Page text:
- In the episode "HOMЯ", The Simpsons go to the Totally Sick Twisted Fucked Up Animation Festival, where Seth MacFarlane is at a stand for the then-canceled Family Guy, running around with DVDs, desperately trying to get people to buy it so that it'll get back on the air. Nobody wants to buy it, so Seth slams his head down on the table in shame and exclaims "I should have gotten on that plane.", referencing to the fact that Seth MacFarlane narrowly avoided dying in 9/11 a mere two days after Family Guy was canceled. On the stand, there are pictures of the heads of every member of Griffin Family.
- In some televised edits of the show, Seth's 9/11 comment is replaced with the less offensive quote, "This show was a bad idea!" However, the original quote is left in-tact on the DVD.
- In the episode "Sweets and Sour Marge", Marge says that while she's getting rid of all the junk food in Springfield, she should also get rid of all the junk on TV but then decides against it, as in her words, "Family Guy is already canceled."
- In the episode "I Am Furious (Yellow)", Lisa comments on how the animation quality for internet cartoons is significantly cheaper and flatter than the quality of television cartoons. Just then, a worker is shown next to them, showing some workers the fully finished animation of Peter Griffin walking and it's even cheaper than the animation on the internet cartoon. Lisa takes back her previous statement.
- In the episode "Treehouse of Horror 13", Homer creates clones of himself that mostly look and act exactly like him (except for being dumber). When the clones create an army of themselves, variations begin to appear, and one of the "variant" clones is Peter Griffin, reflecting the common criticism that Peter is too similar to Homer Simpson - in other words, a clone of him.
- In the ending credits for "Treehouse of Horror 16", Al Jean is credited as Al "Family Guy" Jean.
- In the episode, "The Italian Bob", swipes are taken at both Family Guy and Seth MacFarlane other show, American Dad!. In trying to identify Sideshow Bob, the Italian police look through a book of criminals, in which there are pictures of Peter Griffin (accused of Plagiarismo, Plagiarism implying that Family Guy is a ripoff of The Simpsons) and Stan Smith (accused of Plagiarismo de plagiarismo, Plagiarism of Plagiarism implying that American Dad! is a ripoff of Family Guy, which, in turn, is a ripoff of The Simpsons).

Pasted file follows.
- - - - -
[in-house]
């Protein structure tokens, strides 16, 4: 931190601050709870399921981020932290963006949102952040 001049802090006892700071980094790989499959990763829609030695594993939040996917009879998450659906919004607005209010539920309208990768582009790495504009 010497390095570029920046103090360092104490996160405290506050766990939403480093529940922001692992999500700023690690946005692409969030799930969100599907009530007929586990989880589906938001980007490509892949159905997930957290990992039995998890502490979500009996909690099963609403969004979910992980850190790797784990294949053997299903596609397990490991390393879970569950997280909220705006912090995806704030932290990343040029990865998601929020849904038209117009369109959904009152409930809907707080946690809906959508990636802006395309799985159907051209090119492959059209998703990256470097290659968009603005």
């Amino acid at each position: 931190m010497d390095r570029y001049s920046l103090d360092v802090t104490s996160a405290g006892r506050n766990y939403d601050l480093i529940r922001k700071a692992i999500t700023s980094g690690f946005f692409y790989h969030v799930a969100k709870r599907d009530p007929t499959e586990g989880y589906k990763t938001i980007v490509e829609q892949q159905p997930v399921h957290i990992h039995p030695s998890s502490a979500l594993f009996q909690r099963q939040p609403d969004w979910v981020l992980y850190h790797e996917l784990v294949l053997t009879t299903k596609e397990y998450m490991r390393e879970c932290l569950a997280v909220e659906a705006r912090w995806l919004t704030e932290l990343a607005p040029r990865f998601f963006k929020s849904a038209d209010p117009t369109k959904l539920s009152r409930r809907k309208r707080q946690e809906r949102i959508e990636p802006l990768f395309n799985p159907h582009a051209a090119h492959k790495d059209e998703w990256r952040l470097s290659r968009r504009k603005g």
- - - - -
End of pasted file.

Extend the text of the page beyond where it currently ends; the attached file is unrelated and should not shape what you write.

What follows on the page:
- In the episode "Replaceable You", Mr. Burns says "What the deuce?", quoting the catchphrase of Stewie Griffin.
- In the credits for "Homerland", families from other Fox shows can be seen, including Family Guy, American Dad!, The Cleveland Show, Golan the Insatiable, and Bob's Burgers.
- In the episode "The Simpsons Guy", The Simpsons and Family Guy have a full-fledged crossover.
- In the episode "Treehouse of Horror 27", a 10x80 grid of all 800 currently existing episodes of The Simpsons is projected on screen, including the scene of Homer and Peter fighting in "The Simpsons Guy".
- In the episode "Krusty the Circus Clown", Family Guy was one of the many currently running shows, that was so popular that everybody's heard of, but doesn't actually exist. Everybody thinks it's real, because of how widespread it's name is. However, they never bother to watch it, and just assume everyone else around them watches it.
- In the episode "Bart vs. Itchy & Scratchy", Lisa had a wall of "Cartoon Women's History", featuring famous cartoon women and the years they came from. This included Donna Tubbs-Brown, from The Cleveland Show, but in the show slot, where she was listed, her role in Family Guy was also given a shoutout. The list of cartoon women went as follows.
- Minnie Mouse from Mickey Mouse - 1928
- Betty Boop from Betty Boop - 1930
- Olive Oyl from Popeye the Sailor Man - 1933
- Wilma Flintstone from The Flintstones - 1961
- Betty & Veronica from Archie - 1968
- Lisa Simpson from The Simpsons - 1989
- Daria Morgendorffer from Daria/Beavis & Butthead - 1997
- The Powerpuff Girls from The Powerpuff Girls - 1998
- Turanga Leela from Futurama - 1999
- Penny Proud from The Proud Family - 2001
- Kim Possible from Kim Possible - 2007
- Donna Tubbs-Brown from The Cleveland Show/Family Guy - 2009
- Marceline Abadeer from Adventure Time - 2010
- Unikitty from Unikitty! - 2017
- Princess Bean from Disenchantment - 2018
- Female Itchy & Scratchy from The Itchy & Scratchy Show - 2019
- In the episode "'Tis the 30th Season", the family's hotel manager said that Disney World was constructing a Family Guy theme park, in the height of Disney buying FOX. People in costume were dressed as Peter, Lois, Chris, and Stewie. The guy in the Stewie costume, mentioned that he was the "it" kid in the early 2000's.